Well, there are approximately 101 reasons why I continue to go to reserve duty in the IDF.
First of all, you are obligated to go, and the conversations are always deeper at sunrise, the coffee tastes better with a little bit of sand, you sleep deeper in a sleeping bag (while being alert in full uniform), the long marches are easier with a heavy gun bag on your back, and because military food tastes better than the food at nice restaurant (not really).
Jokes aside, I go because if I don’t show up, who will? Who will serve our beloved country?
In combination with the deep ideology that characterizes the vast majority of reservists (myself included), it’s really fun to meet up with the guys and to get into the atmosphere. Interestingly, the harder or more demanding the mission is, the stronger our connection is as a team of soldiers; the experience unites us.
I’m called to do reserve duty almost every year. I serve in the paratrooper brigade for both during my mandatory service and in the reserves.
As usual, reserve duty comes at a bad time – there’s a lot of pressure in the office, there are needs in the community, extended family comes to visit from abroad, and more. The first to suffer from reserve duty is the family – my wife and children. I take off my hat to single-parent families. I have no idea how they manage, to me it seems virtually impossible.
It is difficult for my wife who stays at home while I go off to reserve duty and suddenly everything falls on her shoulders. What we used to do together as a team she must do by herself. For instance, take care of the dog, the children, prepare meals, take the children to school and to afternoon activities, give baths, manage the home and repairs, spend quality time with the children, put everyone to bed, and many more tasks, including dealing with the emotional stress.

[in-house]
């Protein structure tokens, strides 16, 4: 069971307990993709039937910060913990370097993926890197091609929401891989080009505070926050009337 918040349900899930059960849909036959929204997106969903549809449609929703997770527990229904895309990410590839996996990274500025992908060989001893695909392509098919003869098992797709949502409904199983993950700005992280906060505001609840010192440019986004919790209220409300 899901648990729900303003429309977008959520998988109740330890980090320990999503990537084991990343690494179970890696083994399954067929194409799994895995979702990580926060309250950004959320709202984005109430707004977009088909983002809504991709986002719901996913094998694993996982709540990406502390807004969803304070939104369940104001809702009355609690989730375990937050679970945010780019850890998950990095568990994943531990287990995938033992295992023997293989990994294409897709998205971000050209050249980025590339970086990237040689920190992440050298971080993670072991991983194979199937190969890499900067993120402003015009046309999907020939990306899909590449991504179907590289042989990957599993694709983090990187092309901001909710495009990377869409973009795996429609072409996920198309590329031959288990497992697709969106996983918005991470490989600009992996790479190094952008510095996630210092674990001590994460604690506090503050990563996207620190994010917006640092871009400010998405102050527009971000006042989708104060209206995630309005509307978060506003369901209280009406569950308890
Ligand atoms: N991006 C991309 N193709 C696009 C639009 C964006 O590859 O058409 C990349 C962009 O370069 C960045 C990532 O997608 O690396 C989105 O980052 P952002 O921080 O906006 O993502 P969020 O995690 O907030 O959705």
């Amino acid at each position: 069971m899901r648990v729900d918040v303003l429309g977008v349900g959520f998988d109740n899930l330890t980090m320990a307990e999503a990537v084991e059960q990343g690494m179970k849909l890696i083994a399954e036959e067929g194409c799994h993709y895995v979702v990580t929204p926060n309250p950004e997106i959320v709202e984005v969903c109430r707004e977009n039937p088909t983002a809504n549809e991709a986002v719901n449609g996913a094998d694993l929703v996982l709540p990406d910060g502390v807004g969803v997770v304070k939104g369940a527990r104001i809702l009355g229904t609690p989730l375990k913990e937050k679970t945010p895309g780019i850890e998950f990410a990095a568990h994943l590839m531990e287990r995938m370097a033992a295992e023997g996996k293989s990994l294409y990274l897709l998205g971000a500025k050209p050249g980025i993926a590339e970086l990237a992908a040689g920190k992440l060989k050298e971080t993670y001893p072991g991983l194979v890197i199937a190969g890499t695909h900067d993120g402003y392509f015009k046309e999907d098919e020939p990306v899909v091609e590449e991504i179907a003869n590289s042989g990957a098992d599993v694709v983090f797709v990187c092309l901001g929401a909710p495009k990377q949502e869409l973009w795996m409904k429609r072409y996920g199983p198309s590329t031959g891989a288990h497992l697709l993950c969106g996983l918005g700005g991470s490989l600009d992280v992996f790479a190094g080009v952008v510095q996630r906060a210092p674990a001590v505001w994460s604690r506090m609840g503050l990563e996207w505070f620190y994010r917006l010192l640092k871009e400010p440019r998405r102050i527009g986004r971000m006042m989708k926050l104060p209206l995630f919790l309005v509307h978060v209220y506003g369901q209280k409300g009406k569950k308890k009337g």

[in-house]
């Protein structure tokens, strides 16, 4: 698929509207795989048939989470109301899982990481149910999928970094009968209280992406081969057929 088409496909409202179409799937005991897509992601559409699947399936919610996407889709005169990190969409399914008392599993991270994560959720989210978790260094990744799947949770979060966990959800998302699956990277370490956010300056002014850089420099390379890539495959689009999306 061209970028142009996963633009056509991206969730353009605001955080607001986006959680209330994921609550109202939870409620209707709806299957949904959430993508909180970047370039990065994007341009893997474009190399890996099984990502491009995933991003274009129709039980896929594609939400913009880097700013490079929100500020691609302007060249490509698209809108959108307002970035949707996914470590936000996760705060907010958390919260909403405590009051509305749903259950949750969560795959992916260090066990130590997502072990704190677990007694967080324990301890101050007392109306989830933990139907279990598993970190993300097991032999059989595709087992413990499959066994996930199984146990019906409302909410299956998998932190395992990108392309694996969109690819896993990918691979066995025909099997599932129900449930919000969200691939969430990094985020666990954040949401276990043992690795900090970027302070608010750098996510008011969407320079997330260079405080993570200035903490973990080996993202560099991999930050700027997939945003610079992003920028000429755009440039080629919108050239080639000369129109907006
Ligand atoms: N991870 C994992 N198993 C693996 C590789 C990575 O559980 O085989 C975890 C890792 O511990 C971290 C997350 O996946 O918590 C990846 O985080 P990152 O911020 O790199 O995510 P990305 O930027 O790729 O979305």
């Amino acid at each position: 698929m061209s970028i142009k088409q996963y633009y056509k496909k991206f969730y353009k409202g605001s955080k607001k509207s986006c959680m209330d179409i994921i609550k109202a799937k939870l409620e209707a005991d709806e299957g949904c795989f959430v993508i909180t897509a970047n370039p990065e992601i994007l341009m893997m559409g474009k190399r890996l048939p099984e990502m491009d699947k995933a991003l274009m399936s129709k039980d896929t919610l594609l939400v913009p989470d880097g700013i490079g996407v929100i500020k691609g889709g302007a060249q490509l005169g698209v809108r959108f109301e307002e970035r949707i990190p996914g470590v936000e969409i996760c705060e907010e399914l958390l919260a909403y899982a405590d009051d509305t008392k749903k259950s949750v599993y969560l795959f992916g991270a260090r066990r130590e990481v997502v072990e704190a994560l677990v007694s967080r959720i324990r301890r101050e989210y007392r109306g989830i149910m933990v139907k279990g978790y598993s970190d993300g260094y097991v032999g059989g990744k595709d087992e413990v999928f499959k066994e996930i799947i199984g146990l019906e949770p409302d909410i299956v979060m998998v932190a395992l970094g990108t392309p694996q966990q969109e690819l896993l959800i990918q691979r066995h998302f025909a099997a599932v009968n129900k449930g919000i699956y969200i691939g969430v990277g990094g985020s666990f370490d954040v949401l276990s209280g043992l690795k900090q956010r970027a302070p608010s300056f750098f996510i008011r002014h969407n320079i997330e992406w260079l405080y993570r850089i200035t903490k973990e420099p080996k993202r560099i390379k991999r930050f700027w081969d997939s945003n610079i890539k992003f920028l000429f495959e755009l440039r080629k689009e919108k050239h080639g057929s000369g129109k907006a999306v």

This year I am on active duty in the Nablus area. The surroundings are pleasant and the company is good. We are here in the Samaria area, at the foot of Mount Gerizim, and the Bible stories seem to peep out from every corner.
We are near a Christian-Zionist settlement in Har Bracha (Mountain of Blessing). The first settlers came here 14 years ago to cultivate the Promised Land as a fulfillment of prophecies. I was so happy to come and meet them personally (unfortunately it was short, duty called).
I feel great pride and satisfaction for having the privilege and the opportunity to serve the State of Israel and the Israel Defense Forces.
Now, how could one end without saying thanks?
First off, I want to thank God for His protection, for the hand of God that is on me, my life, my family, and on all the IDF soldiers.
Thank you to those who fear God and remember us in prayer.
I must thank my family for the endurance, patience, and willingness to sacrifice on the home front in order to give us, the fighters, a tailwind to succeed and focus on our mission.
On a Personal note, I want to say thank you to my wife, Lydia, for your heartfelt support.
Thanks to the Ro’eh Israel congregational family, a loving and supportive community.
Thank you to the New Beginnings Church, who have been faithfully supporting our Messianic soldiers for many years. The coffee kit in the picture is one of the many gifts that this dear church has contributed over the years.
Finally, a special thanks to Netivyah, which is my home, my work, and my life. Thank you for your support, for understanding the national need for reserve duty, and for the unit BBQ we got to enjoy courtesy of the food products you donated.
Once again, I thank God for everything.
I’m more or less still in the middle of my reserve duty when you see this post. Please continue to keep us in prayer, and hopefully I’ll be able to post more photos and stories soon.
In the love of Yeshua the Messiah,